As the Galaxy S6 and S6 Edge do not feature removable batteries, a feature Galaxy fans have enjoyed since the very first Galaxy S, battery life is more critical than ever before. Inside the Galaxy S6, Samsung has included a 9.81 Wh (2,550 mAh at 3.85 V) battery, while the Galaxy S6 Edge gets a slightly larger 10.0 Wh (2,600 mAh at 3.85 V) battery. I’m not quite sure why the Edge has a larger battery, though I suspect it could be down to slightly higher power requirements for the curved display.
Compared to the Galaxy S5, Samsung has decreased the battery capacity in the Galaxy S6 by 9%, and in the S6 Edge by 7%. The company is betting that a more efficient SoC, produced on a 14nm manufacturing node as opposed to 28nm, as well as improvements to display technology, will keep the battery life of the Galaxy S6 close to the Galaxy S5.
It’s also worth mentioning that the Galaxy S6 includes a range of new charging options that, at least partially, help to offset the reduction in battery capacity. The vast majority of Galaxy S6 and Galaxy S6 Edge models come with both Qi and PMA wireless charging, which is very handy if you already own a wireless charging mat. Both devices also support fast charging, with Samsung vaguely stating you can get four hours of use from a 10 minute charge.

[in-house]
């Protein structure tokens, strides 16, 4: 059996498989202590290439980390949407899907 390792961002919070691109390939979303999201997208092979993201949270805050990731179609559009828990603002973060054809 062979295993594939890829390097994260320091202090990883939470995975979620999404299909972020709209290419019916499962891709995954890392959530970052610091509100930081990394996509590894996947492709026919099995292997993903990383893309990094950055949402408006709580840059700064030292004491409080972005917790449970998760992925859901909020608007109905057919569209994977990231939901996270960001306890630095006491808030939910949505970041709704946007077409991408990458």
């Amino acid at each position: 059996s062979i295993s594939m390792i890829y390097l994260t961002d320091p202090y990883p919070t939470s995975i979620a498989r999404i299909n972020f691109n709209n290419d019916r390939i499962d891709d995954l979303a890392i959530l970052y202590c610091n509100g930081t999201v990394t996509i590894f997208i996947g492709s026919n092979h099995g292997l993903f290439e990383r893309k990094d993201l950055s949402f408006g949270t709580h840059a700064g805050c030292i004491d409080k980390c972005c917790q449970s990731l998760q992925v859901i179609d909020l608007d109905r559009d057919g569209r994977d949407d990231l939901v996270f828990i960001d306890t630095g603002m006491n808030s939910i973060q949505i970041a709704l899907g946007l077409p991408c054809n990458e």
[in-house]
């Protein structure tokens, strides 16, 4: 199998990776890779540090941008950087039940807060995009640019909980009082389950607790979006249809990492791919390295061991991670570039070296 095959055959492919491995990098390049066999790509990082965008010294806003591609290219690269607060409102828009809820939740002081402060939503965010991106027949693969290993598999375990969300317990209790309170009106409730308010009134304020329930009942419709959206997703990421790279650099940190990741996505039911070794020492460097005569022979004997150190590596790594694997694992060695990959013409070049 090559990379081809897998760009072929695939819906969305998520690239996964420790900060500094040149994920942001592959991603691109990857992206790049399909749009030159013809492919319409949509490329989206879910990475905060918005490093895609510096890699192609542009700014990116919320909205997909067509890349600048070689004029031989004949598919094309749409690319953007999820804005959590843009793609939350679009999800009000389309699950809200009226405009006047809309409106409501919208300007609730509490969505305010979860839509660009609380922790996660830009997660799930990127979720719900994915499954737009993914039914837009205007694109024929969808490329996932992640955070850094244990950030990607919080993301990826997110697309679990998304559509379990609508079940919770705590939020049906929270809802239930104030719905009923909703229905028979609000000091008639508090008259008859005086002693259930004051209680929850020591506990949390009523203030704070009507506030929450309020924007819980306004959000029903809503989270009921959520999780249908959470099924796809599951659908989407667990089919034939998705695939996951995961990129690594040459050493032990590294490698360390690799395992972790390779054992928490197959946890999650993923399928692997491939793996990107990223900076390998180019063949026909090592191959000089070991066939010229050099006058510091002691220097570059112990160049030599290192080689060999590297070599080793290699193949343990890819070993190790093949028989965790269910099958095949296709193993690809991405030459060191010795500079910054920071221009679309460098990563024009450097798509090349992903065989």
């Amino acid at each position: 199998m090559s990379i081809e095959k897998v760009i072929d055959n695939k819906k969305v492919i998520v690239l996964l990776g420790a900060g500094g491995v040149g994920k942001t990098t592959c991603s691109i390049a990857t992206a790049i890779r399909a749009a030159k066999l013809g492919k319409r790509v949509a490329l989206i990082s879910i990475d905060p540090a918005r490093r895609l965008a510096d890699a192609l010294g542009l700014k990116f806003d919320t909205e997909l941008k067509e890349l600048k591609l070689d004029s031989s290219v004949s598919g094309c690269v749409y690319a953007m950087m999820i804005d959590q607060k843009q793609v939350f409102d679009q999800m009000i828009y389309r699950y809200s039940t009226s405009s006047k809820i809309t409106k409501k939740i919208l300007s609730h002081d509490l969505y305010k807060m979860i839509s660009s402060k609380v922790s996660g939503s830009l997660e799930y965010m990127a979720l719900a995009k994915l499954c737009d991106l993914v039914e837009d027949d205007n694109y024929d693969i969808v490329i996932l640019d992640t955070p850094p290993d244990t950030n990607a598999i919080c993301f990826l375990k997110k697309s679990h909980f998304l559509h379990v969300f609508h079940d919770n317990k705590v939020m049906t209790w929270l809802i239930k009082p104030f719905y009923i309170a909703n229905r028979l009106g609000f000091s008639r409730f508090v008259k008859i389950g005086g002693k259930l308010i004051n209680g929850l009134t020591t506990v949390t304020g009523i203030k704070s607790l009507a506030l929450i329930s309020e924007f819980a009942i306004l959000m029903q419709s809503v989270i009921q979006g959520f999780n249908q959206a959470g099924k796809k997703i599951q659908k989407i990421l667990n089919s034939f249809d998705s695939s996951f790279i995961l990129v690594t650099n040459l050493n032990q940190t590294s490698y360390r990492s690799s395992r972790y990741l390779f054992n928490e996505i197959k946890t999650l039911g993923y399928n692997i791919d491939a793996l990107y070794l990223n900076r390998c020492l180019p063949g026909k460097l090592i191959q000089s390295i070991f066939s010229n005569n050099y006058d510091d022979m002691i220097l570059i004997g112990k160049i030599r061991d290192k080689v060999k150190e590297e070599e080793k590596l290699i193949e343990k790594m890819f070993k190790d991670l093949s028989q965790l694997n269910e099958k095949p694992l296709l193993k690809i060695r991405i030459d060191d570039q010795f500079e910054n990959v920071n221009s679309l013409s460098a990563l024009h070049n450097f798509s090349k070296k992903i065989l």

Let’s see how the Galaxy S6 performs in our range of benchmarks
Starting with the web browsing benchmarks, the Galaxy S6 is a solid performer on Wi-Fi, falling within the top collection of smartphones. It lasted roughly 10% longer than the Snapdragon-powered Galaxy S5, which is a great result considering the smaller battery. On LTE, the Galaxy S6 is more of a mid-range performer, falling behind the Galaxy S5 by 13%.
While the Galaxy S6 does fall behind recent battery powerhouses like the Sony Xperia Z3, compared to other recent flagships it does quite well. Despite packing better performance, a smaller battery, and a higher resolution display than the HTC One M9, the Galaxy S6 lasts longer across the board. In my general usage, I thought the Galaxy S6 was pretty decent in terms of battery life, and noticeably better than devices like the One M9 and LG’s G Flex 2.
The Galaxy S6 also does well in the more performance-oriented PCMark battery benchmark, again beating out a range of current flagships despite packing a smaller battery and higher performance. The Xperia Z3 still does very well here, though I hope someone attempts to dethrone it this year. GFXBench wasn’t as good of a win for Samsung, but it still managed to edge out the HTC One M9.